When I got off the bus and looked into the venue for SADMAG’s fourth annual Disposable Camera Project – part of the Capture Photography Festival – I was immediately reminded of Edward Hopper’s Nighthawks. Peering through the windows of this soon to be torn down space, different were people staring intently at individual photographs, popping out against the building’s white washed walls. The people inside looked a lot happier than those in Hopper’s painting, though; something that was verified when I walked through the door, greeted by chatter and music.
Six Vancouver photographers had each been given a 35mm disposable camera in order to engage with the theme of ‘nostalgia.’ Each of them had a different outlook on the term in regards to a longing of the past, all creating a “reflective interrogation of memory, histories, and parallel temporalities; investigation the sweetness and sadness of loved things lost,” as the event description explained.
Chatting with Megan Jenkins, one of the curators, she mentioned that the idea of using disposable cameras came from an initiative previously included in one of their SADMAG print issues, adding that the theme of “nostalgia” is well suited with the magazine celebrating their 10th anniversary.
Hyung Min Yoon took a very logical approach in regards to the theme, taking photos of books whose titles include the word “nostalgia.” Each photo, bathed in red light, represented the exchange of feelings, leading the photographer to question whether the word ‘nostalgia’ came from the images taken in its honour, or whether those images were created from the word itself– a concept that left me wondering for quite a while.
Helen Shaw dove into past memories, with little anecdotes posted in front of items you would skim past while during your groceries. It was almost comforting to know that I’m not the only one who gets taken down memory lane while browsing the supermarket. It was a nice insight into both the photographer’s life, as well as their definition of the term ‘nostalgia.’
Taby Cheng kept their reasoning behind the photos short and sweet, with no description of why they chose to capture what they did, letting viewers make up their own minds. Were the pictures of a location special to the photographer; somewhere something delightful or tragic had happened?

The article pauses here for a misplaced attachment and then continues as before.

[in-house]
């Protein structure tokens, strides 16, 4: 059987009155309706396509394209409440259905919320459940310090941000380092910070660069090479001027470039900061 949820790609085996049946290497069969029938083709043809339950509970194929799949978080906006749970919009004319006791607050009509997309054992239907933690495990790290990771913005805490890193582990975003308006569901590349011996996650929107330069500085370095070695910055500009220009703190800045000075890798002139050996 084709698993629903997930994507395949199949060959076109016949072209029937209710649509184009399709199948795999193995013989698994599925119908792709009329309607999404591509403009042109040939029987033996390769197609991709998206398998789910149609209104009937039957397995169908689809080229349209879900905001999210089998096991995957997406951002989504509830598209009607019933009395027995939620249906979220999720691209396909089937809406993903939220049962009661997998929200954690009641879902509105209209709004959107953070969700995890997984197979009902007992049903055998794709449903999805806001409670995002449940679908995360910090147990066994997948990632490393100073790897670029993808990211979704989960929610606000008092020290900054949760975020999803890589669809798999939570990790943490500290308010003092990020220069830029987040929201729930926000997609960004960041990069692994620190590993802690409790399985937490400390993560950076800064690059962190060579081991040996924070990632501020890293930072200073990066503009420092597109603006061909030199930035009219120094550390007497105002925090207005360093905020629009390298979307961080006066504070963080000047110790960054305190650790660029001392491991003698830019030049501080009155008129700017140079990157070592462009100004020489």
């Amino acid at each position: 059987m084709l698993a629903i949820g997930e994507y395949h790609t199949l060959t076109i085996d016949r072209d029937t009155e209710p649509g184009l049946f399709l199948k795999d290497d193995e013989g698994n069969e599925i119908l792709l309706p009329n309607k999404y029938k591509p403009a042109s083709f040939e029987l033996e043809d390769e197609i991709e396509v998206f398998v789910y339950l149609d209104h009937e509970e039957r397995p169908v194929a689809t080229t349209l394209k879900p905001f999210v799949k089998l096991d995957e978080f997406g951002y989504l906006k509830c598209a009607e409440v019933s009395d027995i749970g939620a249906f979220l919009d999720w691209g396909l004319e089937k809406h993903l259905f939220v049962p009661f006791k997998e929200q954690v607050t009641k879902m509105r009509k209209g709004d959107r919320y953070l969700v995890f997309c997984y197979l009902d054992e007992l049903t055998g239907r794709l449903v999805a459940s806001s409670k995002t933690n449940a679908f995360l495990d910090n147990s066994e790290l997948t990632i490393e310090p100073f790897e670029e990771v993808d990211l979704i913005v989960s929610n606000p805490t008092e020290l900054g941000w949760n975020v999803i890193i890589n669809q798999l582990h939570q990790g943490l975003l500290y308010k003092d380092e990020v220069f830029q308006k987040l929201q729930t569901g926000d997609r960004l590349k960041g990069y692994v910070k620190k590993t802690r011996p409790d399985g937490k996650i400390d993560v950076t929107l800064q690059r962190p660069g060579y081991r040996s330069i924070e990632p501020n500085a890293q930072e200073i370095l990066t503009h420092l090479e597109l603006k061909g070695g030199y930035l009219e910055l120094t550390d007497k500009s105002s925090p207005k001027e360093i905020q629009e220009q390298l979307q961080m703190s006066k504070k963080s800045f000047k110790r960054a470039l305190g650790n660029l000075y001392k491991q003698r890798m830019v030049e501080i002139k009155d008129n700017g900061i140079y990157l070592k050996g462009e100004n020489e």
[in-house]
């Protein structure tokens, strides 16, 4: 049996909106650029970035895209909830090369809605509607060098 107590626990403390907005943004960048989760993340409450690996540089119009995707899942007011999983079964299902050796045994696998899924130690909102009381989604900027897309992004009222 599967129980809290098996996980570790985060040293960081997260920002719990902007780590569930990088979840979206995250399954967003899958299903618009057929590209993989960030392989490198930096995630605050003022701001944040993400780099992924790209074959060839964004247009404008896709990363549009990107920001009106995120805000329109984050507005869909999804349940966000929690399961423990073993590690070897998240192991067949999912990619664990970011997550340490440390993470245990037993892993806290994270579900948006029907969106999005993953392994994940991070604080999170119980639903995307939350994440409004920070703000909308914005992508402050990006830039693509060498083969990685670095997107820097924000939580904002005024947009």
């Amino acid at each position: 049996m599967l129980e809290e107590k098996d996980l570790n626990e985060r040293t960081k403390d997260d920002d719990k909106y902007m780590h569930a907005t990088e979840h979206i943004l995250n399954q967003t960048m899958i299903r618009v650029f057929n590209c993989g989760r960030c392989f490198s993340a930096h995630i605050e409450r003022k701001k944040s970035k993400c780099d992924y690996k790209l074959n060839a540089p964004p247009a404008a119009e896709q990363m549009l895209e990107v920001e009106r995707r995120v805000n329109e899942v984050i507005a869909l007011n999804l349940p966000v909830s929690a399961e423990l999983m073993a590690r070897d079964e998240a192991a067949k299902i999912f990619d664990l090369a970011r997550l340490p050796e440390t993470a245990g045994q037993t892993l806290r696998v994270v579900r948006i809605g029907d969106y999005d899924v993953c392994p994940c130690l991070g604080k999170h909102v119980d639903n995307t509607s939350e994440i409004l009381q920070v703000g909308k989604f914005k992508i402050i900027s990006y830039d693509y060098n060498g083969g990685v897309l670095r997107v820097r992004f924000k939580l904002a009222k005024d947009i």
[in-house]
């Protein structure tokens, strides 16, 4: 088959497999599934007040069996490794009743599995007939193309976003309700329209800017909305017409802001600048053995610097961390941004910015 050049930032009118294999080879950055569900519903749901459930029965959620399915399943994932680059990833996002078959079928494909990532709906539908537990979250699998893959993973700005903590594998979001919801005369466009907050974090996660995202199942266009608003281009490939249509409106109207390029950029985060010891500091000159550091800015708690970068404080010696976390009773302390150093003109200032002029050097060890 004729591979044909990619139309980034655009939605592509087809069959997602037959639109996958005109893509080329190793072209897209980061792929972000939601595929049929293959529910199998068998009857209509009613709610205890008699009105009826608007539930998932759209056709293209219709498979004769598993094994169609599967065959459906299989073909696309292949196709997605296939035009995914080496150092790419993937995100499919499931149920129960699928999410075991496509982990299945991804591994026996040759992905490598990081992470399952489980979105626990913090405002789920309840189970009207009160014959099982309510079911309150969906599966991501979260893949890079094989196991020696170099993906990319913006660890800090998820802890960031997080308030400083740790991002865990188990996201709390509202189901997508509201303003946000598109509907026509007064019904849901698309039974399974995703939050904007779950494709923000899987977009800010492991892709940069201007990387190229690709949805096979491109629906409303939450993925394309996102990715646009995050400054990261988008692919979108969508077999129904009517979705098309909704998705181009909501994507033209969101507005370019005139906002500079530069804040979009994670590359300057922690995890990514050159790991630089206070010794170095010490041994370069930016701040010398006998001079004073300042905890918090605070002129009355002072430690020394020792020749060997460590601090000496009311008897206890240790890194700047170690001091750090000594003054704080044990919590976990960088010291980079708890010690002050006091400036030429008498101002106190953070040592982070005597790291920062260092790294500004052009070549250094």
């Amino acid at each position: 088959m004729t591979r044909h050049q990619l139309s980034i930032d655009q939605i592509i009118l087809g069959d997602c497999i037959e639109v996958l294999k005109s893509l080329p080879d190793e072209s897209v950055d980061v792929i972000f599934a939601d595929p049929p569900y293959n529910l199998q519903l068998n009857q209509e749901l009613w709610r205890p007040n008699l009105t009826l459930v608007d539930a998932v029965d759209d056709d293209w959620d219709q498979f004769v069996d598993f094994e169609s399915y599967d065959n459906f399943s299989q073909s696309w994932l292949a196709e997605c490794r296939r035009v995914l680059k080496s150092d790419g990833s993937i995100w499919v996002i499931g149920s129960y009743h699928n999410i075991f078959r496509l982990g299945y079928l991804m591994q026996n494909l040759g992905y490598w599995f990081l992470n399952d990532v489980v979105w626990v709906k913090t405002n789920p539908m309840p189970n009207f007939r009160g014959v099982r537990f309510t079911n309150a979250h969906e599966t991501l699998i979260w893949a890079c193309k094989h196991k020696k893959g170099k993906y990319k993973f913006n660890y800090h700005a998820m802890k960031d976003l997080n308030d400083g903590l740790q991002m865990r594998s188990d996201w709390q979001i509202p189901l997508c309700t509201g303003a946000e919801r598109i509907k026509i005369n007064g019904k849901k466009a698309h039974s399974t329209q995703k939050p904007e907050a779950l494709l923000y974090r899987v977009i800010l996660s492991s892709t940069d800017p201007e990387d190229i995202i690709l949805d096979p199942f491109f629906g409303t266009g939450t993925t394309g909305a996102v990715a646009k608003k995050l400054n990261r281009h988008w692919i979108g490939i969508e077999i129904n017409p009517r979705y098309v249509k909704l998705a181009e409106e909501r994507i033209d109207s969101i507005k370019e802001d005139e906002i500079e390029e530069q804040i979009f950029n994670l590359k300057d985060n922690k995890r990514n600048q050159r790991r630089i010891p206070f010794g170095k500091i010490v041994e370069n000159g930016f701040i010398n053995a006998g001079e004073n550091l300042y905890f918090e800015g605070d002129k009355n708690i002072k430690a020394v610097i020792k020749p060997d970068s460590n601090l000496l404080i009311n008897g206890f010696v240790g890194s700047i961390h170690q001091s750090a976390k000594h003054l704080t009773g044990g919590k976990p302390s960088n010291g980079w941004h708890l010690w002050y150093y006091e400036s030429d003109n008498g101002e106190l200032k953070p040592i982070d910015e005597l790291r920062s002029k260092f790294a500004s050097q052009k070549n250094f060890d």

Karilynn Ming Ho’s description should have left more to the imagination, as it left readers more confused than anything else. It referenced a photo of a foot which didn’t exist, and spoke of the signification of blurry images, even though none of the pictures were blurred. There were however, some nice photos of shop fronts – called a “reflection of [an] in-between space” – alluding maybe to, similar to Helen Shaw’s work, the nostalgia of past shopping trips.
Tom Hsu dove into their past via Landsdowne Mall, a place they used to frequent growing up. These very architecturally based photos showed the beauty of something as mundane as a mall, especially when it reminds someone of something special to them.
Finally, there was Christian Nicolay’s work. In its own little space, this selection of photos was by far my favourite. Nicolay was able to portray a longing for the past, through a space and style that is going through “transition and transformation;” photos were cut up and stuck back together in a way that played on the “seen and unseen” aspects of the people and space photographed. In addition, these beautiful stitched together prints were accompanied by a play on words that particularly stood out: “No Where – Now Here,” emphasizing the feeling of things temporary and fleeting depicted in the pictures.
“Turn out was great,” said Megan “which is fabulous, because all of the work sales go back to the artists, who this year donated their proceeds to charity! It [was] a great event all around and I’m so pleased to be part of it. It’s been so fulfilling to see this event grow, and to support emerging artists over the past few years.” She added that, as SADMAG continues to grow, people are encouraged to get involved, through lots of things such as next year’s event, and coming out to their events.
The Disposable Camera Project was a very well organised event, bringing together a lovely mix of community, photography, art and people — but then again, what event could be unsuccessful with Twizzlers and Cheetos as the snacks of choice?